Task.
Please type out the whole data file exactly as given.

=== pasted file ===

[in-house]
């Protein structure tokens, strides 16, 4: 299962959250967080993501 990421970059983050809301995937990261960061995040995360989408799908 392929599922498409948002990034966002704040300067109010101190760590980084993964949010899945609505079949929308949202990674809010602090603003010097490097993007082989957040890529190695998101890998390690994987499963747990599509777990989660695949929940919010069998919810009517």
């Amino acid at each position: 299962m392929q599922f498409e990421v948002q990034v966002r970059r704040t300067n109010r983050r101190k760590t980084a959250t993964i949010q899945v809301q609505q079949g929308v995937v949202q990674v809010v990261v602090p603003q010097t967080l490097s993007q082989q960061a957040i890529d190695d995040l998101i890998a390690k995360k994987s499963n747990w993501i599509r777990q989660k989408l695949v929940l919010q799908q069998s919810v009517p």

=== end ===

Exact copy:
[in-house]
């Protein structure tokens, strides 16, 4: 299962959250967080993501 990421970059983050809301995937990261960061995040995360989408799908 392929599922498409948002990034966002704040300067109010101190760590980084993964949010899945609505079949929308949202990674809010602090603003010097490097993007082989957040890529190695998101890998390690994987499963747990599509777990989660695949929940919010069998919810009517």
């Amino acid at each position: 299962m392929q599922f498409e990421v948002q990034v966002r970059r704040t300067n109010r983050r101190k760590t980084a959250t993964i949010q899945v809301q609505q079949g929308v995937v949202q990674v809010v990261v602090p603003q010097t967080l490097s993007q082989q960061a957040i890529d190695d995040l998101i890998a390690k995360k994987s499963n747990w993501i599509r777990q989660k989408l695949v929940l919010q799908q069998s919810v009517p």